When their daughter had a breakdown while attending college, there was nothing that Keisha Sacher’s parents could do when she refused to come home. At age 19, she was an adult. They had no legal control over her. When she finally did return to their home, the family endured a nightmare of her drug addition, homelessness, hospitalizations and worse. The Sacher’s were aging, and they needed to plan for their daughter’s care in the future.
For parents watching helplessly while adult children struggle with mental illness and addition, there is another layer of worry. What will happen when the parents are no longer alive? In“For Parents With Troubled Adult Children, Financial Hurdles Abound,” The New York Times examine the financial challenges of helping loved ones stricken with mental illness. The solution must provide for care without placing assets in the ill person’s control, must not jeopardize their government benefits and must not worsen their condition. One solution is the special purpose trust.
A special-purpose trust is different from a special-needs trust, which is frequently implemented to pay for additional needs of those receiving government benefits where the government has strict restrictions on the recipient’s assets. A special-purpose trust can be used to provide children more of the life they might have enjoyed without mental illness or addiction, and it allows the parents the flexibility to make changes with the distributions.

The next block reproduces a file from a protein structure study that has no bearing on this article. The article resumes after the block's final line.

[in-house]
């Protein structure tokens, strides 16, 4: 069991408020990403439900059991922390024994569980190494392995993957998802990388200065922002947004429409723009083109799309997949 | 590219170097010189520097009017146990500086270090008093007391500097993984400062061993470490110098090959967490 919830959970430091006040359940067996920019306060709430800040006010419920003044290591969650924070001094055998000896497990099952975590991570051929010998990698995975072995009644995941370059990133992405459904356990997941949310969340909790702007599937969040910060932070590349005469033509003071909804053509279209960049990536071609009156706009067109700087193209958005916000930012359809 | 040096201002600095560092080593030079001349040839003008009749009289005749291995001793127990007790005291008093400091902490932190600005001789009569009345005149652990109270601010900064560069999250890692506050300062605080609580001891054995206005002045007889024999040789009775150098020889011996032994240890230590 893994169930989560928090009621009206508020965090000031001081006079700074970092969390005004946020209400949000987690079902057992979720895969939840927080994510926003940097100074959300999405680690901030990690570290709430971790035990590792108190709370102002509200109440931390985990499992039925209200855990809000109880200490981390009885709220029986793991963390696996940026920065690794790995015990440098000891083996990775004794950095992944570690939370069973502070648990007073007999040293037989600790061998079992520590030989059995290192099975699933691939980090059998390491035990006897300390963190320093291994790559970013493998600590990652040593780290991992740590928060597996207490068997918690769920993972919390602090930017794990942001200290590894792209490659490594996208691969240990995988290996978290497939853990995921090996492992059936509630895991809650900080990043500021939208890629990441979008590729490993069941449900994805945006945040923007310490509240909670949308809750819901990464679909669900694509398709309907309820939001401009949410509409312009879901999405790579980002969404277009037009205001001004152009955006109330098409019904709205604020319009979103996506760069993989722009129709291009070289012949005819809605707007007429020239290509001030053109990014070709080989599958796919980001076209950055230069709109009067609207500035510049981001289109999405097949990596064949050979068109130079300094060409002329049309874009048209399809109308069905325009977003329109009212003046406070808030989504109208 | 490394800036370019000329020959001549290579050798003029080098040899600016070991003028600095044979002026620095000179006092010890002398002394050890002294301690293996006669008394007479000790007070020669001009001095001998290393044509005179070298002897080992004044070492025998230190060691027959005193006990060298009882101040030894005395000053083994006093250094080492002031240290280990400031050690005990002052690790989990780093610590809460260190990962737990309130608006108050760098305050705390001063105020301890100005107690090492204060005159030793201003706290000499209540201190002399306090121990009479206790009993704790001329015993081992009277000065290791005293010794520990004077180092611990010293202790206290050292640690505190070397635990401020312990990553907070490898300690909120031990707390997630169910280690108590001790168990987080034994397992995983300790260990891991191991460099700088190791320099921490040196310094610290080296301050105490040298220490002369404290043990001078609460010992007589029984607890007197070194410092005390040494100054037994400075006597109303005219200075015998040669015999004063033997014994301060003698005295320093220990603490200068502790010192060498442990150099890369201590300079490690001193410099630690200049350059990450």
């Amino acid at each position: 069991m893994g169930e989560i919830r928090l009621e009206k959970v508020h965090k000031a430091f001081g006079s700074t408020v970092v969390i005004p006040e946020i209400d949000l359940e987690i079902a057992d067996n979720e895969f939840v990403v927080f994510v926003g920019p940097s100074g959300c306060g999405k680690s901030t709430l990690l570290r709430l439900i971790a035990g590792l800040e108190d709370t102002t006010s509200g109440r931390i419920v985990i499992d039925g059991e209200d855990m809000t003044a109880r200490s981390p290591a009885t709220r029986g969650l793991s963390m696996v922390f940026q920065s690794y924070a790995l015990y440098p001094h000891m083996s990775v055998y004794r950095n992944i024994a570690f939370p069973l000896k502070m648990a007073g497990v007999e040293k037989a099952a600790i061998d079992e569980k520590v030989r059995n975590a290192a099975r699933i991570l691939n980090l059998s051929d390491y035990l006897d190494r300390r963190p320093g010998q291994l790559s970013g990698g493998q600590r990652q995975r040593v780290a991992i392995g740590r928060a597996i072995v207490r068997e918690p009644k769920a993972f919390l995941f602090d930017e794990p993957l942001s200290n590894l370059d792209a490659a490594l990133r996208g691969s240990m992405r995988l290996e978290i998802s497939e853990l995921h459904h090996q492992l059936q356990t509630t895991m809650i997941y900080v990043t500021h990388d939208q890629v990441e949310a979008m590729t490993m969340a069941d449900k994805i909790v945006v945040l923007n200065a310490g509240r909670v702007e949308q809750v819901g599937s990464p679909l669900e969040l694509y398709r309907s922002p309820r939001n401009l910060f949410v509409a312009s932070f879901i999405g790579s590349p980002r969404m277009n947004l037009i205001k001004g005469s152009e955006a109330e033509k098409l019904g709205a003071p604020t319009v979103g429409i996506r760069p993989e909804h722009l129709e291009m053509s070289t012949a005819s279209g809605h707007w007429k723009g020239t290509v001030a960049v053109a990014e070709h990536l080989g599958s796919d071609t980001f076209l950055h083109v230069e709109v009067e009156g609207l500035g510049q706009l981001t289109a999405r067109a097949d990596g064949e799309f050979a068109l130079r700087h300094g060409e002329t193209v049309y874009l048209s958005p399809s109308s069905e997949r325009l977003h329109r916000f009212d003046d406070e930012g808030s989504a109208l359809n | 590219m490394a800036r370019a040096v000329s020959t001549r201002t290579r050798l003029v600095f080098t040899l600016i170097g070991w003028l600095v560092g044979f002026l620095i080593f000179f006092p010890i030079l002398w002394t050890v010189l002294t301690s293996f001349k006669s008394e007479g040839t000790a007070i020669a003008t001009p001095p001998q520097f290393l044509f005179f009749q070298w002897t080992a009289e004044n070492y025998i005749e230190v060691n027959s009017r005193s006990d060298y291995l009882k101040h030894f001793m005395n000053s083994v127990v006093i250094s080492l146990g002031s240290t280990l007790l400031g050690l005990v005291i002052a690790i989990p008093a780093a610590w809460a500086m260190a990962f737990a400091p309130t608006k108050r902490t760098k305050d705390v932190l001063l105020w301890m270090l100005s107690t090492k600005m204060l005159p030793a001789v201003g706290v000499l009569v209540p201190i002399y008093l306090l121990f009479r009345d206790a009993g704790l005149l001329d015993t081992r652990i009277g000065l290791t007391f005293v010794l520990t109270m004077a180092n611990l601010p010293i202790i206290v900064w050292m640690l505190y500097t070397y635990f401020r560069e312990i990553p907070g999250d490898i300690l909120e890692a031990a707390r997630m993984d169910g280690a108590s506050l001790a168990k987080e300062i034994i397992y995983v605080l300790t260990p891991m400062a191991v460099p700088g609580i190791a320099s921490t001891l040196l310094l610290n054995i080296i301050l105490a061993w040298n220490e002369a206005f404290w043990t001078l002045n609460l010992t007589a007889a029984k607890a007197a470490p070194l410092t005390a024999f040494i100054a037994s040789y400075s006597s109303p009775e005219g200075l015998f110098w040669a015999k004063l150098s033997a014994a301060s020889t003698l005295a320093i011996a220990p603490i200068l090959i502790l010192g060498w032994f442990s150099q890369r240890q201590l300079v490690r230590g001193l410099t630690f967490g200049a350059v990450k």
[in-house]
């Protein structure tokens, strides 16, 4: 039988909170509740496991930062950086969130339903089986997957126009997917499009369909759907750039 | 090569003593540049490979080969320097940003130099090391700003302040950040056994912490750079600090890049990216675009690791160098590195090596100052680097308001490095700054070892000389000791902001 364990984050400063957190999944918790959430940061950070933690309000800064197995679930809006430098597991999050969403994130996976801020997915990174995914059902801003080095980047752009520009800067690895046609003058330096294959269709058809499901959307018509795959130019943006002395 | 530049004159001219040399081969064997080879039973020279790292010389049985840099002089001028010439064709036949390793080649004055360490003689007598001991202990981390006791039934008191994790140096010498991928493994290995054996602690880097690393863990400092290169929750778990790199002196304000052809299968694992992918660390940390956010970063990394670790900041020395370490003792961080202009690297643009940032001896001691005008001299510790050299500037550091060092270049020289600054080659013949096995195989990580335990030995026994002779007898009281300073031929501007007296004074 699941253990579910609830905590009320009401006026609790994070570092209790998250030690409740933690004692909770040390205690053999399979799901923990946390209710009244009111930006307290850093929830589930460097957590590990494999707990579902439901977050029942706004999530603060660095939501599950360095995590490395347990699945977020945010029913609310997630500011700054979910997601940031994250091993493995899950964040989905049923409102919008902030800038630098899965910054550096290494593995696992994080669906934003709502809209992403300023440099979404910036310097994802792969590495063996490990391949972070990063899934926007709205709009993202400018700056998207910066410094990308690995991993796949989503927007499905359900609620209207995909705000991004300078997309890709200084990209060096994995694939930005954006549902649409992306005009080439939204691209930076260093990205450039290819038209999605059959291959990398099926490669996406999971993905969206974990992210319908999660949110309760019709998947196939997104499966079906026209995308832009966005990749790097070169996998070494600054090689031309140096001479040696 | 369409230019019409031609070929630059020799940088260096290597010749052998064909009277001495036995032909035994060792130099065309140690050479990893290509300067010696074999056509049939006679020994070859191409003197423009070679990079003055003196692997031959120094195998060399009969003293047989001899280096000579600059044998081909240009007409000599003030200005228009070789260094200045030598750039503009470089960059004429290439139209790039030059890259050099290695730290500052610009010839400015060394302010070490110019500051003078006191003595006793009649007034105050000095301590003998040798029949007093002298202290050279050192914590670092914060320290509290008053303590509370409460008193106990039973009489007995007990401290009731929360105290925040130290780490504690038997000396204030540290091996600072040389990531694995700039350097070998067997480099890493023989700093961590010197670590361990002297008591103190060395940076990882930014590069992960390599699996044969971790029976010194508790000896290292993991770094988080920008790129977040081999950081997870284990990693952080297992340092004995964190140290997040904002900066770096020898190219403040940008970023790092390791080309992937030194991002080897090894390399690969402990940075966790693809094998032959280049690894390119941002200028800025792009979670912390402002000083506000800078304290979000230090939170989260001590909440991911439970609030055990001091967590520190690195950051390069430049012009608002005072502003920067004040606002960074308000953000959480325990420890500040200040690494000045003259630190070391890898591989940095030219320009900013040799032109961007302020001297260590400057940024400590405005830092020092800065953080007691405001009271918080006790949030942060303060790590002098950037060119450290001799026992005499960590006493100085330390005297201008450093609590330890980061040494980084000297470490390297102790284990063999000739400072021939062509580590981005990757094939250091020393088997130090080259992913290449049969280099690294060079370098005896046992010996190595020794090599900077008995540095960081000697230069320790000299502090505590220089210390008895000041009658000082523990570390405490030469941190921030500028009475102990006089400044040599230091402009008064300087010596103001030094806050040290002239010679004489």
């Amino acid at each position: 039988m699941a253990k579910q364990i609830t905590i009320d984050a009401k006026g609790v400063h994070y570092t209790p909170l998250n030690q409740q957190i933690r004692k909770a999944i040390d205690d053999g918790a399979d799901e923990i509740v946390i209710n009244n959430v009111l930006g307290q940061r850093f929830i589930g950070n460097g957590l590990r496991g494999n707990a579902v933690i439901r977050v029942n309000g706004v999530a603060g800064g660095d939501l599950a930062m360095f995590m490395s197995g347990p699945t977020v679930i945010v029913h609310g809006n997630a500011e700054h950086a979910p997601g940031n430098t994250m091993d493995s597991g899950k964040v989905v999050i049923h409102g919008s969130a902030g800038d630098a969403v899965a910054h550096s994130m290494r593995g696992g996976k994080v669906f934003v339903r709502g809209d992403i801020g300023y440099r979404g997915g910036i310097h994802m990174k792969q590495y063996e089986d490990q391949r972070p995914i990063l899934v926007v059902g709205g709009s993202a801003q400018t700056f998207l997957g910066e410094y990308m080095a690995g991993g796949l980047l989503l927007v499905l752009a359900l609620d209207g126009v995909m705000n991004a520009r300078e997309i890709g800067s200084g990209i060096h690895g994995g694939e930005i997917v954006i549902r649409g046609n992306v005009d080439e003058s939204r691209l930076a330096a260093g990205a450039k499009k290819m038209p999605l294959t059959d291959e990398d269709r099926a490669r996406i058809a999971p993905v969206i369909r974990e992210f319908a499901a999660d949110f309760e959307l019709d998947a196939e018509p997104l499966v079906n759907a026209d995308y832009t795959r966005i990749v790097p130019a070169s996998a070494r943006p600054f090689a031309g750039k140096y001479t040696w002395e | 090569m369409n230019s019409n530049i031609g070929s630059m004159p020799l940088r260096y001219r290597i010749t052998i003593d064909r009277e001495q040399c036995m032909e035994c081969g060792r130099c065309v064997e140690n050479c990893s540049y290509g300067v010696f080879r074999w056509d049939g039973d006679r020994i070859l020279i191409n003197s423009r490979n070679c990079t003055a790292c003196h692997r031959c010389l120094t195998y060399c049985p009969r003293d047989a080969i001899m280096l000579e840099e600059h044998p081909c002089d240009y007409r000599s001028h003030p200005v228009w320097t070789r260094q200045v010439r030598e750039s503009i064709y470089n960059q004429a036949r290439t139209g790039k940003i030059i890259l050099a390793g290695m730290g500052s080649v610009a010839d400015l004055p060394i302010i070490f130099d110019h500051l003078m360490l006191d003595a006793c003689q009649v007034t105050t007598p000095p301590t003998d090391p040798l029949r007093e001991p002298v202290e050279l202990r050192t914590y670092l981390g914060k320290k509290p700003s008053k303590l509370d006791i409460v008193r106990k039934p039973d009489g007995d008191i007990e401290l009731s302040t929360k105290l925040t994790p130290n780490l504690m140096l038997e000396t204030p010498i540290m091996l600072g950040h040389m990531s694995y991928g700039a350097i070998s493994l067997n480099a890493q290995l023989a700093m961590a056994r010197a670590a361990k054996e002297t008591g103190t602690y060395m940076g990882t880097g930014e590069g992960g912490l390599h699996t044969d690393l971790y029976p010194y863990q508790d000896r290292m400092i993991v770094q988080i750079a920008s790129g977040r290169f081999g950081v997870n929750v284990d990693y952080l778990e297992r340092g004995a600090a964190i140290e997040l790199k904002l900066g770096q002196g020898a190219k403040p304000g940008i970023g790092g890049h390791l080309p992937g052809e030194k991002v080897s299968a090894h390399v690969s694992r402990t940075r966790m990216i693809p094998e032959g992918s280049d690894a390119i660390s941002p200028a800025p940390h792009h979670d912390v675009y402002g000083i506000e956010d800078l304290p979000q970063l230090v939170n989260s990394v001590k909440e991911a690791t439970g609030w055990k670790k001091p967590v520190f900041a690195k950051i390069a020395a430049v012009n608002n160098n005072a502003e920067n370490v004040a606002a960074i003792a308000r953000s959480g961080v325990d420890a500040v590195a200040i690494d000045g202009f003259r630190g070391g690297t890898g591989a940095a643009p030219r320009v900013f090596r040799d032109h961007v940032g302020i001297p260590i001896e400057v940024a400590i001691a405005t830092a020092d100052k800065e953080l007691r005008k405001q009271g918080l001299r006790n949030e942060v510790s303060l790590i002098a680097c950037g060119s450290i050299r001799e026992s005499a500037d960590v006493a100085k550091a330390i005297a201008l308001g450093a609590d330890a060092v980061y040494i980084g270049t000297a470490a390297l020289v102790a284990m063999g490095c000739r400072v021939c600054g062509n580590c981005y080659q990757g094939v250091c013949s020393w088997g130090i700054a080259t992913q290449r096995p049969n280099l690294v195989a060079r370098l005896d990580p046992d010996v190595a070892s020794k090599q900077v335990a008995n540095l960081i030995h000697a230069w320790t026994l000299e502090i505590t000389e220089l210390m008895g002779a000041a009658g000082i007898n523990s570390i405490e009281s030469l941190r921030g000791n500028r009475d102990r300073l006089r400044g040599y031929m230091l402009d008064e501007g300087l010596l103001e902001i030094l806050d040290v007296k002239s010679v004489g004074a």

Special-purpose trusts are more complicated to establish than regular trusts because of the powers they give to the trustees and the restrictions they place on distributions. However, the toughest part of creating a special-purpose trust is getting parents to accept them as necessary: parents must first acknowledge that their children will never fully recover.
Parents are advised to set out some very specific criteria for distributions into trust documents, for example, staying on medication or staying sober for a certain period of time. In addition, those with a family history of mental illness and addiction issues should get a power of attorney and health care proxy for children over 18 who are away at college. In the event that something happens to their child, the parents will have access to medical records and will be able to help.
Work through these issues with an experienced estate planning attorney to make sure that you are doing your best to help your child.
Reference: New York Times (August 28, 2015) “For Parents With Troubled Adult Children, Financial Hurdles Abound”
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